Japan Sinks

Japan Sinks
Sakyo Komatsu

In Feb. 2011, I started reading Japan Sinks, in which earthquakes run rampant and sink all of Japan into the ocean. In March 2011, an earthquake ran rampant and a tsunami smashed my former home in Northern Japan into oblivion. The parallels were disturbing.

Real life aside, Japan Sinks is a puzzling book. Not on the surface, of course, as the story is a fairly typical disaster story. Earthquakes pound Japan, millions die, frantic leaders try to save everything, and, finally, Mt. Fuji erupts gloriously. James Cameron really needs to make this into a movie. Forget the Titanic – this is a whole archipelago going down. (Apparently there is a 2006 Japanese version, but 1) it stars someone from SMAP who was later arrested for running naked and drunk through a Tokyo park, and 2) it has an unacceptable happy ending.) I’m not sure I recommend reading Japan Sinks right now, but once tender feelings from the real life Armageddon have healed a bit, the disaster bits are pretty amazing.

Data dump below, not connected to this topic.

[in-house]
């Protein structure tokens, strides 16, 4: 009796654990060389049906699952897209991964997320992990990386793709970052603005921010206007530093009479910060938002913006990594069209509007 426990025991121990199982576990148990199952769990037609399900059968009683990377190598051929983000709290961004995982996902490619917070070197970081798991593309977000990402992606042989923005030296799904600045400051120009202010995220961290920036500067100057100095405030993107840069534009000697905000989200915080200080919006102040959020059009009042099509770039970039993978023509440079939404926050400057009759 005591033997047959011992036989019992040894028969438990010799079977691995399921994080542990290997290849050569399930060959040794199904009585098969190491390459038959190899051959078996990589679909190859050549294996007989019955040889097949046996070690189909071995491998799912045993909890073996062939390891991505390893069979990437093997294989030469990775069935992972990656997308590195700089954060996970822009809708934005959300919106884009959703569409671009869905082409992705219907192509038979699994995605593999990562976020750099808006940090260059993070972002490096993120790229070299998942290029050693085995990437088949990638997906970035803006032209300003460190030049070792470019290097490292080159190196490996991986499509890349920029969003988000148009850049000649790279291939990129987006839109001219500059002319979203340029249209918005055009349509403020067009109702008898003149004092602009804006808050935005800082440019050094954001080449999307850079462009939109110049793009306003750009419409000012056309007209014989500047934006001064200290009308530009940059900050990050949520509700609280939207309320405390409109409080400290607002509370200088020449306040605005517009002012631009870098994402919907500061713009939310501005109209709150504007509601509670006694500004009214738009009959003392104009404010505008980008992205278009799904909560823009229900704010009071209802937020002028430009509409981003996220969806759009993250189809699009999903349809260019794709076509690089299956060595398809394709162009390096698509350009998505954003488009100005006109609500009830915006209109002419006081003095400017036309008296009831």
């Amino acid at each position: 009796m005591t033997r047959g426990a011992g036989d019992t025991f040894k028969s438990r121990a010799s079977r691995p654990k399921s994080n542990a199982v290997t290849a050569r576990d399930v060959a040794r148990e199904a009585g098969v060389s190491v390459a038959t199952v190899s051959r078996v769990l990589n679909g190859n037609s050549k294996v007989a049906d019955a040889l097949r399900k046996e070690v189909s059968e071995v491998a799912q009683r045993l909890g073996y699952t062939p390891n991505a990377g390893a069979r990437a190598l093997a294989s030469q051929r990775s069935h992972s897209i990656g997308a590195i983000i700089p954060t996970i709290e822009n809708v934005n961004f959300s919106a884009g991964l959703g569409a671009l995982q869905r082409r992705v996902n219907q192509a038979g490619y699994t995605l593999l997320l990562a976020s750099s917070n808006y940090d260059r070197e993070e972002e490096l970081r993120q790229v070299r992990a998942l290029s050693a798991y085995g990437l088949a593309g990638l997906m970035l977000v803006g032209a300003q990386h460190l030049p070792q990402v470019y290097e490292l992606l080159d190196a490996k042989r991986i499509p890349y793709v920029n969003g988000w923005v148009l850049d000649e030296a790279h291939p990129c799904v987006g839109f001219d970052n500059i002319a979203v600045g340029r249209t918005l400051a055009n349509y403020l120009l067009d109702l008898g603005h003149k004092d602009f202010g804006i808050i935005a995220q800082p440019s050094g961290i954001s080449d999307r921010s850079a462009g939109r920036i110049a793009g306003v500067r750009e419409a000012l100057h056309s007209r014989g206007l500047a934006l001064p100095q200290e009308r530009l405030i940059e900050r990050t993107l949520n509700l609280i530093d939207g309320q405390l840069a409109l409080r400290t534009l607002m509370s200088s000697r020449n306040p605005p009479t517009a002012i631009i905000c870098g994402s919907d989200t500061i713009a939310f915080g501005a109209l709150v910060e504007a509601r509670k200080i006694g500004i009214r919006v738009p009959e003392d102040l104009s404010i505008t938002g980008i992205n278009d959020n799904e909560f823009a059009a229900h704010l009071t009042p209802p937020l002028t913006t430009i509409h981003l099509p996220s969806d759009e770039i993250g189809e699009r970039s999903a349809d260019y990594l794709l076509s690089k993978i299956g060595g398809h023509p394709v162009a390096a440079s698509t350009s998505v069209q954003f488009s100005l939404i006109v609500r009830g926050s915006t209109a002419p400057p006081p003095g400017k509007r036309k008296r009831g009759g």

Taking a peek below the surface, however, is a bit more puzzling. Komatsu has claimed that he wrote the book as a warning to Japan, not of impending doom, but of the need for Japan to integrate more fully with the rest of the world. Japan Sinks came out in the early 1970s, just as Japan was starting to take over the world. This was the decade when people finally realized that Japan had roared back from the devastation of WWII and were single-mindedly devouring all foreign competition. These were the early days, before Ezra Vogel wrote Japan Is Number One and hysteria peaked in the 80s, but people in the know realized that something amazing was happening. More importantly, the Japanese themselves knew.